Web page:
Area-overlapping technique if used by itself struggles to account for the splits and mergers of a system, potentially biasing downward the lifetimes of longer-lived convection as seen from sensitivity tests, which shows that the area-overlapping-only technique (propagation speed of zero and thus, no background flow) resulted in a higher probability of shorter system lifetimes than any of the combined technique tests. TAMS shows skill in detecting correct propagation speeds of MCSs over Africa where as area overlapping by itself underestimates MCS propagation speed. Based on the sensitivity test using a projection between 10 and 12 m s−1 would be the correct projection to be utilized over Africa, an expected result because the AEJ mean wind speed lies close to these values. The background flow over Africa is extremely important as it is setting the stage for MCS propagation: the presence of the AEJ controls the mean wind for cell motion, and together with the AEJ, a very active southwesterly monsoon flow provides down shear propagation for the systems.

An additional feature of TAMS is its rainfall assignment that is more precise than previous methods because the regridding by linear interpolation is applied to new, high temporal and spatial resolution precipitation estimates (IMERG). This is important in MCS studies and further applications, as the usage of high-resolution estimates enables the possibility of accurately representing extreme rainfall events that over Africa can be associated to both intense MCS and MCS coupled to AEWs.

Results assuming a background flow of 12 m s−1 show that organized convection (both MCCs and CCCs) typical life cycle begins in the afternoon hours between 1200 and 1400 UTC with high convective activity obtaining maximum area extent and symmetry 4–5 h after initiation, terminating anywhere during 0000–1000 UTC as shown from the normal kernels distributions. Maximum area average rain rate for organized convection is most probable at around the most probable period of lowest average cloud top temperature and highest standard deviation of the cold towers, and thus, vertical overshoot.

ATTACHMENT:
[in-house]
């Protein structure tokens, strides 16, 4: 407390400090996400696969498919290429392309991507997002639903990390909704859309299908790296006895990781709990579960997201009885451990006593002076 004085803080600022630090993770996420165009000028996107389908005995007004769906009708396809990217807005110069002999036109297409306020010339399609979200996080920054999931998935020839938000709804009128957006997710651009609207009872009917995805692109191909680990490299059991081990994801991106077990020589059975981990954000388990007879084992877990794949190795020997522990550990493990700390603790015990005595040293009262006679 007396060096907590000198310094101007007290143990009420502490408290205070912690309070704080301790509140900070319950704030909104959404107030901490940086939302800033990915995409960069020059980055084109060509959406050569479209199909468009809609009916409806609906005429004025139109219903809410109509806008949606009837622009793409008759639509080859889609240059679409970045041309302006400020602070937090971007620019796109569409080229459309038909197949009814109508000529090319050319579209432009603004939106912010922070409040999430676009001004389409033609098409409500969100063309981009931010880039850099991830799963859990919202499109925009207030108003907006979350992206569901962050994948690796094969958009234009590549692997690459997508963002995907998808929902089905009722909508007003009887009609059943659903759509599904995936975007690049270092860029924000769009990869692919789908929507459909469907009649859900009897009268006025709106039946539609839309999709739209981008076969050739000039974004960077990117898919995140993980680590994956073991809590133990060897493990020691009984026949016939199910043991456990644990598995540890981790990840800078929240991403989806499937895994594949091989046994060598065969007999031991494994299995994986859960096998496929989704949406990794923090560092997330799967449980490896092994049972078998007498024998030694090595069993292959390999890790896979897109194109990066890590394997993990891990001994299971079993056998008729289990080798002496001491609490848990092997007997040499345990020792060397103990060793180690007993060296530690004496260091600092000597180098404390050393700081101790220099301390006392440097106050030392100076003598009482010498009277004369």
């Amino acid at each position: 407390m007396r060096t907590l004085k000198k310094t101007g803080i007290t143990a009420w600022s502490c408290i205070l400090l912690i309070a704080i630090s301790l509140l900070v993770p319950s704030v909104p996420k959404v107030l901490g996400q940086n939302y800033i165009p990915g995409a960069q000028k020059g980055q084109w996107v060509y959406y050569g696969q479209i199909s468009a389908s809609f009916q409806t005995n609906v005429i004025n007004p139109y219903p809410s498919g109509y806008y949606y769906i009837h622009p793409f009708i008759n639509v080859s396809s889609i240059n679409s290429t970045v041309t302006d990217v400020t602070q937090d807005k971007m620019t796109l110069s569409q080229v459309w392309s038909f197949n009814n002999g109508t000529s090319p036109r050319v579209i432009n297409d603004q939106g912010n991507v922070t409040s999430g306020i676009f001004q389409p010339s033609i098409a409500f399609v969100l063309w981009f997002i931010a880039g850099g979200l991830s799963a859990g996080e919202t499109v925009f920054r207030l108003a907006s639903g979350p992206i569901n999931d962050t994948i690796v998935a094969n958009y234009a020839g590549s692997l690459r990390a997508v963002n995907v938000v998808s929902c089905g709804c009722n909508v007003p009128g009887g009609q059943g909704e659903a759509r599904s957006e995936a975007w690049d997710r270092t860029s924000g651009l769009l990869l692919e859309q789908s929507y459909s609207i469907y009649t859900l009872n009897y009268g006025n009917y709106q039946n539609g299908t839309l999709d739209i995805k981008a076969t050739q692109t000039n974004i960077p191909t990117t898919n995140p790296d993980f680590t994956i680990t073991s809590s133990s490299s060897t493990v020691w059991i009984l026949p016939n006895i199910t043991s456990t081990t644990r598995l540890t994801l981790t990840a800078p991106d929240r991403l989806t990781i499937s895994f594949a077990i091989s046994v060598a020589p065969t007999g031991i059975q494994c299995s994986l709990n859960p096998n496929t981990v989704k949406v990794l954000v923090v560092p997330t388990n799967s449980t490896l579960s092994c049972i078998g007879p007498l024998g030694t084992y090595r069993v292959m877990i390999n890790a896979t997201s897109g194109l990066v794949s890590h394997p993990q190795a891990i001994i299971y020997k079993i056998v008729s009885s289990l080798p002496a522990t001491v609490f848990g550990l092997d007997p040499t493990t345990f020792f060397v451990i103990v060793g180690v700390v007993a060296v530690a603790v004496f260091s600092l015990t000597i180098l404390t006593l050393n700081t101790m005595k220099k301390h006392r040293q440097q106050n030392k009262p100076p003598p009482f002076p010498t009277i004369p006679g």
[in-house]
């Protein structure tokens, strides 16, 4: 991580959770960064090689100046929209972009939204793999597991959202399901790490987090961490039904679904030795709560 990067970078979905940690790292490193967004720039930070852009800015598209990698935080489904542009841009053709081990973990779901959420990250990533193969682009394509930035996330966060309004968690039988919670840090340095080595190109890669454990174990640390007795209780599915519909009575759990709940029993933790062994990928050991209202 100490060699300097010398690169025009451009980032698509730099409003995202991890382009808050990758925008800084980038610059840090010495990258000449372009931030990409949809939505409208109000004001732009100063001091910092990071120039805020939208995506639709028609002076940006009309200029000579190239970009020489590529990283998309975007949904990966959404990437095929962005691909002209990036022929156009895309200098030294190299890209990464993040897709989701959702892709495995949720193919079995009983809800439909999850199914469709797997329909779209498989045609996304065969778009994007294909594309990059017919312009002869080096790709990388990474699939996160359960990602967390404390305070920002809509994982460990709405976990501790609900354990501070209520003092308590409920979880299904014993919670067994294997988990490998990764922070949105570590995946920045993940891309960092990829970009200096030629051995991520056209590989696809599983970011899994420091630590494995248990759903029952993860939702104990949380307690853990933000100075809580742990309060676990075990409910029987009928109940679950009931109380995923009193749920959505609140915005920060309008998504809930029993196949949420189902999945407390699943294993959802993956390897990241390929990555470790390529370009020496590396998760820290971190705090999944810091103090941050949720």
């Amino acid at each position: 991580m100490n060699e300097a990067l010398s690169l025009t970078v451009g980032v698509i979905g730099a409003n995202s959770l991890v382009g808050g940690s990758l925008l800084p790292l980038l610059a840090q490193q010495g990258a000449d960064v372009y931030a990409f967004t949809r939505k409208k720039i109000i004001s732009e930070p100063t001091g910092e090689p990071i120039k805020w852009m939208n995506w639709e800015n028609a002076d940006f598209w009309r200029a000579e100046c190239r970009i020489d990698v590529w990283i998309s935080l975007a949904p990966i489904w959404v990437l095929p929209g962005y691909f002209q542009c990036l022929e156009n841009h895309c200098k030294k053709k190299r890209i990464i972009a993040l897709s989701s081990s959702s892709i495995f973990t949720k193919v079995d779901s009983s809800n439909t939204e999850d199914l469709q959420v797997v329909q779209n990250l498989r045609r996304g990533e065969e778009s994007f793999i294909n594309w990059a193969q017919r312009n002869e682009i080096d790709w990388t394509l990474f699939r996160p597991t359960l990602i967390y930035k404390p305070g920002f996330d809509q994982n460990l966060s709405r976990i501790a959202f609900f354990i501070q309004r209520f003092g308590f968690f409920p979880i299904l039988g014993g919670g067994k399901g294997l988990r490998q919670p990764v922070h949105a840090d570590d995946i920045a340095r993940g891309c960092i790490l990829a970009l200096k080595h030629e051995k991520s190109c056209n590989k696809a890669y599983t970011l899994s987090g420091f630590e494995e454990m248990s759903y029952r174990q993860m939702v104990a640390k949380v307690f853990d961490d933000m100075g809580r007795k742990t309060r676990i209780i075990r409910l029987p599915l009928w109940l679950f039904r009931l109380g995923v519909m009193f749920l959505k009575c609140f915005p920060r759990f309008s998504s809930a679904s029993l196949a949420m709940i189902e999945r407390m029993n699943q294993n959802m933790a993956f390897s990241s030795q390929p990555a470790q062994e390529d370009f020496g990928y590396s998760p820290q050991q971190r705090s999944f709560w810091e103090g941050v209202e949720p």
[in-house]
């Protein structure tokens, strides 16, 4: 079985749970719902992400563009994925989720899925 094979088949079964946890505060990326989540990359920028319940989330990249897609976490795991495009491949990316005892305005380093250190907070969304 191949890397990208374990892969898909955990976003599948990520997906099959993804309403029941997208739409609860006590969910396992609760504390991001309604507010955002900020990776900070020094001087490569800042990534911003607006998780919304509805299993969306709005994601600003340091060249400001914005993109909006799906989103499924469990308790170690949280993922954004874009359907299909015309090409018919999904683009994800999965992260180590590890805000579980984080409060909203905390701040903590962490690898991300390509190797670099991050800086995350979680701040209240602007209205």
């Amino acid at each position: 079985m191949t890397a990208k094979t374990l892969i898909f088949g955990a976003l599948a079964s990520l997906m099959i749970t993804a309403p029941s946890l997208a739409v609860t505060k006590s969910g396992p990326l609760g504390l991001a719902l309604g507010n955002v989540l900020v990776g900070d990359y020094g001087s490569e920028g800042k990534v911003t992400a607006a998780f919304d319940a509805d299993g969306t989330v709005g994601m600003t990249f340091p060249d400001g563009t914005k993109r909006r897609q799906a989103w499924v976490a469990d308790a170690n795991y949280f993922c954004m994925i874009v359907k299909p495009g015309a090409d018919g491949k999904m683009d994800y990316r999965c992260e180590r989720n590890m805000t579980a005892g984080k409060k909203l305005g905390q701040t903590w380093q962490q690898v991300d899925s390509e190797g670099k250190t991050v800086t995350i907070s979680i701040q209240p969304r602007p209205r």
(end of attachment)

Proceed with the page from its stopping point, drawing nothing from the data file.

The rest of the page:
The results presented here demonstrate that TAMS can characterize the life cycles and speeds of propagation of MCSs over Africa. Having a tool such as TAMS that not only is able to track both short- and long-lived convection, but can direct the user to the correct assignment of zonal propagation speed for projection could potentially help in the understanding of MCSs interaction with synoptic flow such as AEWs. Knowing the typical speeds of long-lived African MCSs can aid in the prediction of organized rainfall events.

Ongoing work with TAMS includes the application of TAMS to generate a composite of MCSs associated to developing versus nondeveloping AEWs to examine if interactions between the MCSs and AEW in an MCS–AEW couplet can be used to predict systems contributing to tropical cyclogenesis. This work may also be useful for assessing the potential for climate models to simulate tropical cyclogenesis.

Acknowledgments

We acknowledge the funding provided for this research from National Oceanic and Atmospheric Administration Educational Partnership Program under Agreement NA16SEC4810006-NCAS-M, and Penn State’s African Research Center and Earth Environmental Systems Institute. Thanks to Penn State Institute of CyberScience for computer sources. Thank you to EUMETSAT for data access. Thanks to Dr. Jose Fuentes and Dr. Holly Hamilton for contributing knowledge on African climate and Dr. Kim Whitehall at Microsoft and Valencia College for guidance on tracking MCSs. We would also like to acknowledge Dr. Alan Brammer, University of Albany for providing AEW-TC tracks. Thank you to Chuck Pavloski for database management. Thank you to Zach Moon for guidance on database processing and analysis. We would also like to acknowledge Dr. Kelly Lombardo for contributing knowledge on MCS propagation.